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Voyager 1
Voyager 1
is a space probe launched by NASA
NASA
on September 5, 1977. Part of the Voyager program
Voyager program
to study the outer Solar System, Voyager 1 launched 16 days after its twin, Voyager 2. Having operated for 40 years, 7 months and 1 day as of April 6, 2018, the spacecraft still communicates with the Deep Space Network
Deep Space Network
to receive routine commands and return data. At a distance of 141 AU (2.11×1010 km), approximately 21 billion kilometers (13 billion miles) from the Sun
Sun
as of January 2, 2018,[3] it is the farthest spacecraft and man-made object from Earth. The probe's objectives included flybys of Jupiter, Saturn
Saturn
and Saturn's large moon, Titan. While the spacecraft's course could have been altered to include a Pluto
Pluto
encounter by forgoing the Titan flyby, exploration of the moon, which was known to have a substantial atmosphere, took priority.[4][5][6] It studied the weather, magnetic fields and rings of the two planets and was the first probe to provide detailed images of their moons. After completing its primary mission with the flyby of Saturn
Saturn
on November 12, 1980, Voyager 1
Voyager 1
became the third of five artificial objects to achieve the escape velocity that will allow them to leave the Solar System. On August 25, 2012, Voyager 1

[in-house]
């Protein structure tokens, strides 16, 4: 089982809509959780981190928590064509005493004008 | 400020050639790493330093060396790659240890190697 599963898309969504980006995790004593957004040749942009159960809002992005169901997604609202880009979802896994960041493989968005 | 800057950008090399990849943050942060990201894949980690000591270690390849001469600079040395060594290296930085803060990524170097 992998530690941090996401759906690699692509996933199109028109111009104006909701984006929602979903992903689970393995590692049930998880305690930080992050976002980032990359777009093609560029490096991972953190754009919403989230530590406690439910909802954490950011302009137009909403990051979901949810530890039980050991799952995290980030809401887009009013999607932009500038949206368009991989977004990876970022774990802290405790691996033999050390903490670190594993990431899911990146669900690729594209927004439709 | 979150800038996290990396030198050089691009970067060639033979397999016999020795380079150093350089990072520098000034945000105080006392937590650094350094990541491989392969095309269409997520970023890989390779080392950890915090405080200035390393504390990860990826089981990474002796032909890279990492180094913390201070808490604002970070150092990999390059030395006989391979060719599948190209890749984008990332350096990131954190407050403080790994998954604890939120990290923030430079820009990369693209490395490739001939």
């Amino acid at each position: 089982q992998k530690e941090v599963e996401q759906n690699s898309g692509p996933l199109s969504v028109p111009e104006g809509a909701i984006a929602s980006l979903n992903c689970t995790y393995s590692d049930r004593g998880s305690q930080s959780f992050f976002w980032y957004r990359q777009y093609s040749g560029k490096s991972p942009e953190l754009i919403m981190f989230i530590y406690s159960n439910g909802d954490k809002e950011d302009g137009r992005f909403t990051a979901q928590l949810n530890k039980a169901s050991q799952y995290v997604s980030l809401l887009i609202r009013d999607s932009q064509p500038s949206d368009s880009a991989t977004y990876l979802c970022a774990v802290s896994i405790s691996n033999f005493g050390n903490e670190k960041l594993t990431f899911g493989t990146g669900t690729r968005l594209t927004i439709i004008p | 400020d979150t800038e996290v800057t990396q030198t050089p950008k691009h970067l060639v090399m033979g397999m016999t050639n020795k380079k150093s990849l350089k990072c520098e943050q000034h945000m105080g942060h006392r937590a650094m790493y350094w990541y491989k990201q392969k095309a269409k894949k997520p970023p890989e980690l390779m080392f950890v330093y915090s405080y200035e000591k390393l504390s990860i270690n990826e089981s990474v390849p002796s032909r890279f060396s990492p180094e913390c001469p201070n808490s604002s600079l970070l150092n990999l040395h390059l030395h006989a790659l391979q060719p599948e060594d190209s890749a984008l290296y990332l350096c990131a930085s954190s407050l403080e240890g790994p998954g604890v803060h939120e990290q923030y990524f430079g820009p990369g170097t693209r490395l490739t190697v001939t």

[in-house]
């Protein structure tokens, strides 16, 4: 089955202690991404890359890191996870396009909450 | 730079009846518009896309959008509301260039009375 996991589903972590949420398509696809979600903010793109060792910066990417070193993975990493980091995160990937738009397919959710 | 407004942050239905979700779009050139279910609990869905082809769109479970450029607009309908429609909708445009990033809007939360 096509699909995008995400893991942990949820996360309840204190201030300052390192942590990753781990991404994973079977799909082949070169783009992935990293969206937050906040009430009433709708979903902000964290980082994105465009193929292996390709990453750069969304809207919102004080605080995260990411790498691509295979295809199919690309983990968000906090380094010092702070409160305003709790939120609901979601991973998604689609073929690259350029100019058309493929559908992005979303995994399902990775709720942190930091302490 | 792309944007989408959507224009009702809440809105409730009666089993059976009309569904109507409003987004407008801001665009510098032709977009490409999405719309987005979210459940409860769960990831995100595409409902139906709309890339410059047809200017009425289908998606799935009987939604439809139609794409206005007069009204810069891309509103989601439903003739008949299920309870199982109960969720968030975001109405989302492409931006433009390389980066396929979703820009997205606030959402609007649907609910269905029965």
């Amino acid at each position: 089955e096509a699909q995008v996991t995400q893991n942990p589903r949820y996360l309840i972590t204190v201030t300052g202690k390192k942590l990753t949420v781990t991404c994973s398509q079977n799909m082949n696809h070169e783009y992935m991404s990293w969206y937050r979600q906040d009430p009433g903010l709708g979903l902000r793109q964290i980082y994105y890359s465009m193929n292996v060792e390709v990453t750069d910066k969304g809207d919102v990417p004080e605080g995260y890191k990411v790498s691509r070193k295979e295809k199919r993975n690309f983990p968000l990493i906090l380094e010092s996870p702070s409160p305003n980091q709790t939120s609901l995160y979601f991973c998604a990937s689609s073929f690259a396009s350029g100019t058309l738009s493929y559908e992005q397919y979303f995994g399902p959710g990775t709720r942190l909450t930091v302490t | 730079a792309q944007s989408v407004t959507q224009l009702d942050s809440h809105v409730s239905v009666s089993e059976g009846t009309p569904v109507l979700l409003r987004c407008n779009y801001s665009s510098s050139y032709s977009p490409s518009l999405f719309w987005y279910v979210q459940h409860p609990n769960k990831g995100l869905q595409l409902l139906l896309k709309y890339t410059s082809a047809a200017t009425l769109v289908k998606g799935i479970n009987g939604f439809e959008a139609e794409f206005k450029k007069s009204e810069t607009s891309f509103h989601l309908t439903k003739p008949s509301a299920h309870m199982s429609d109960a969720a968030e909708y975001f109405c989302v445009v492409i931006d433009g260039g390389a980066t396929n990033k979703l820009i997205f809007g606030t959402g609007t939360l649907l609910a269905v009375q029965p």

Voyager 1
became the first spacecraft to cross the heliopause and enter the interstellar medium.[7] In a further testament to the robustness of Voyager 1, the Voyager team completed a successful test of the spacecraft's "trajectory correction maneuver" (TCM) thrusters on November 28, 2017. The last time these backup thrusters were fired up was in November 1980. Voyager project manager Suzanne Dodd anticipates that successful utilization of the TCM thrusters will extend the Voyager mission by an additional "two to three years".[8] Voyager 1's extended mission is expected to continue until around 2025 when its radioisotope thermoelectric generators will no longer supply enough electric power to operate its scientific instruments.

Contents

1 Mission background

1.1 History 1.2 Spacecraft components

1.2.1 Communication system 1.2.2 Power 1.2.3 Computers 1.2.4 Scientific instruments

2 Mission profile

2.1 Timeline of travel 2.2 Launch and trajectory 2.3 Flyby of Jupiter 2.4 Flyby of Saturn

3 Exit from the heliosphere

3.1 Termination shock 3.2 Heliosheath 3.3 Heliopause

4 Interstellar medium 5 Future of the probe 6 Golden record 7 See also 8 References 9 External links

Mission background[edit] History[edit] In the 1960s, a Grand Tour to study the outer planets was proposed which prompted NASA
NASA
to begin work on a mission in the early 1970s.[9] Information gathered by the Pioneer 10
Pioneer 10
spacecraft helped Voyager's engineers design Voyager to cope more effectively with the intense radiation environment around Jupiter.[10] Initially, Voyager 1
Voyager 1
was planned as "Mariner 11" of the Mariner program. Due to budget cuts, the mission was scaled back to be a flyby of Jupiter
Jupiter
and Saturn
Saturn
and renamed the Mariner Jupiter- Saturn
Saturn
probes. As the program progressed, the name was later changed to Voyager, since the probe designs began to differ greatly from previous Mariner missions.[11] Spacecraft components[edit] Main article: Voyager program